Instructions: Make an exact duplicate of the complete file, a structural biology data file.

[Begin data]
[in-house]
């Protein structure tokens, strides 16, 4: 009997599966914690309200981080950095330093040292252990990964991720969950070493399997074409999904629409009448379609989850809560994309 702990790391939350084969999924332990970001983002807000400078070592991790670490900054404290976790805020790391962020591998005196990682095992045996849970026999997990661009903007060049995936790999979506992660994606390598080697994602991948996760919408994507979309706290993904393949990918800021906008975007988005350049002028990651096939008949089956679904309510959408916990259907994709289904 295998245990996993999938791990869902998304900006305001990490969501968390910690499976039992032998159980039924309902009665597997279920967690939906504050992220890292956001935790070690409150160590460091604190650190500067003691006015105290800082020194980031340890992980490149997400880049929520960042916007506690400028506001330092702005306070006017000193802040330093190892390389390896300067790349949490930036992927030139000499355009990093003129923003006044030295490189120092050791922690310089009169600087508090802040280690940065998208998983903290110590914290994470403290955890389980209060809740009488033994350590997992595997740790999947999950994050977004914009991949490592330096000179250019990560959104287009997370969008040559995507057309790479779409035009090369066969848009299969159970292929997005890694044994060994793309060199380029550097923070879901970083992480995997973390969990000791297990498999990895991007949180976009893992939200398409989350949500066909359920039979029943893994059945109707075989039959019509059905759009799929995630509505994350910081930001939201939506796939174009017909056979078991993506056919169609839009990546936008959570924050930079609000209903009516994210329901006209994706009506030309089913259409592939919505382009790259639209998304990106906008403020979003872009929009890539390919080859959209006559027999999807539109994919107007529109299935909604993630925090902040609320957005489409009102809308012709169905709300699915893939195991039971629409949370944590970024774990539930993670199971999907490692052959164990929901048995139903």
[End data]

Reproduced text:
[in-house]
């Protein structure tokens, strides 16, 4: 009997599966914690309200981080950095330093040292252990990964991720969950070493399997074409999904629409009448379609989850809560994309 702990790391939350084969999924332990970001983002807000400078070592991790670490900054404290976790805020790391962020591998005196990682095992045996849970026999997990661009903007060049995936790999979506992660994606390598080697994602991948996760919408994507979309706290993904393949990918800021906008975007988005350049002028990651096939008949089956679904309510959408916990259907994709289904 295998245990996993999938791990869902998304900006305001990490969501968390910690499976039992032998159980039924309902009665597997279920967690939906504050992220890292956001935790070690409150160590460091604190650190500067003691006015105290800082020194980031340890992980490149997400880049929520960042916007506690400028506001330092702005306070006017000193802040330093190892390389390896300067790349949490930036992927030139000499355009990093003129923003006044030295490189120092050791922690310089009169600087508090802040280690940065998208998983903290110590914290994470403290955890389980209060809740009488033994350590997992595997740790999947999950994050977004914009991949490592330096000179250019990560959104287009997370969008040559995507057309790479779409035009090369066969848009299969159970292929997005890694044994060994793309060199380029550097923070879901970083992480995997973390969990000791297990498999990895991007949180976009893992939200398409989350949500066909359920039979029943893994059945109707075989039959019509059905759009799929995630509505994350910081930001939201939506796939174009017909056979078991993506056919169609839009990546936008959570924050930079609000209903009516994210329901006209994706009506030309089913259409592939919505382009790259639209998304990106906008403020979003872009929009890539390919080859959209006559027999999807539109994919107007529109299935909604993630925090902040609320957005489409009102809308012709169905709300699915893939195991039971629409949370944590970024774990539930993670199971999907490692052959164990929901048995139903």